Evander Holyfield and the Silver Age of the Heavyweight Division

Evander Holyfield at his 50th Birthday Celebration, Photographed by Kaylene PeoplesEvander Holyfield, one of the last heavyweight boxing legends, recently celebrated his 50th anniversary and announced his retirement.  Looking at his collection of boxing memorabilia on display at Julien’s in Beverly Hills felt like being hit with three decades of boxing history all at once—exciting, yet slightly overwhelming, and a slight tinge of wistfulness.  Celebrating his career and accomplishments was a reminder of how much boxing is part of our cultural history, living proof of the American dream at work:  If you work hard, improve your technique, have undying belief in your abilities against all odds, you, too, can rise to the top and be the Champion, just like Rocky Marciano, Muhammad Ali, and Evander Holyfield.   Muhammad Ali, Evander Holyfield, Mike Tyson, George Foreman, Sugar Ray Leonard, Floyd Mayweather, Oscar De La Hoya . . . they’re our modern heroes, single-handedly battling it out in the ring, pitting brute force against technique, bravado against intellect.

As I talked with Evander Holyfield about how the sport has evolved over the years, he reflected that it has become largely money-driven, and he laments the disappearance of amateur boxing from the public view. “There are no more amateur clubs, amateur boxing has nearly disappeared, there’s no place where the public can watch amateur boxing anymore,” he says.  “Boxing is now driven by big money.  People watch pro boxing on TV.  Even on the Olympics, there is very little amateur boxing.  We must change that; amateur boxing is important for bringing up talent.”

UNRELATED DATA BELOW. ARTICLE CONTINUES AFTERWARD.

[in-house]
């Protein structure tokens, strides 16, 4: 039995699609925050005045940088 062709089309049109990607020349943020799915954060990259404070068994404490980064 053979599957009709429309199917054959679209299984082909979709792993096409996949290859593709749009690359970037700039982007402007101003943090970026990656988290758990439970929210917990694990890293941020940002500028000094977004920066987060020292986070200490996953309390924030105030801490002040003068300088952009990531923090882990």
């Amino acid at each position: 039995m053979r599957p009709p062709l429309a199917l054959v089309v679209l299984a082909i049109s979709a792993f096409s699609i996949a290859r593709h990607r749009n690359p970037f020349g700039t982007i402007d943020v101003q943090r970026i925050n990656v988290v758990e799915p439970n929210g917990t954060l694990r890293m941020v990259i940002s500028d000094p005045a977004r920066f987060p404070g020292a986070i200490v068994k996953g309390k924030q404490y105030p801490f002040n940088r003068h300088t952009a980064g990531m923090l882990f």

Television, a major factor in the evolution of this sport, took boxing from its small neighborhood, ghetto origins to globally-televised mass events:   From a mob-controlled, live attraction with a local audience in the 30s and 40s, it became a cultural pastime as television ushered in the golden age of boxing during the 50s, with fans and revenue streaming in. For the next two decades, boxing remained the most popular sport on TV.  Evander Holyfield 50th Birthday Celebration Auction, Photographed by Kaylene PeoplesWith the fevered excitement over Muhammad Ali and the advent of Mike Tyson, boxing’s glamour division brought a riveting spectacle.  As network coverage of fights moved to cable and pro boxing coverage of major fights migrated to pay-per-view during the 90s, boxing’s crowd appeal and popularity suffered, as the audience was whittled down to hard-core fans.  Heavyweight boxing is on the decline, the Klitschko brothers reign as undisputed (and unexciting) champions, and there is a shifting public attention towards lighter protagonists, like Mayweather and Pacquiao.

Holyfield made it clear that he was not giving up on boxing, just choosing to do something else.  “I am grateful for being here, and for having a boxing career for 40 years . . . 40 years, that’s a long time to be doing one thing.  That’s the longest time I’ve done something,” he says.  “I want to show that just because you make mistakes it doesn’t mean that you have to give us on yourself.  If you don’t quit, you can be a winner.” 

The magic dust that was sprinkled over legendary fights like Ali-Frazier, Bowe-Holyfield, Holyfield-Tyson—they seem like dreams of a distant past . . . Looking at ESPN’s list of the top 50 boxers of all time, only about 10 of them are still active.  The rest are either retired or deceased, a poignant reminder that everything changes, nothing stays the same, new talent will rise, and legends will continue to live on.

Click the image below to see highlights from Evander Holyfield’s 50th Birthday Celebration, photographed by Kaylene Peoples.

Evander Holyfield's 50th Birthday Celebration Photographed by Kaylene Peoples

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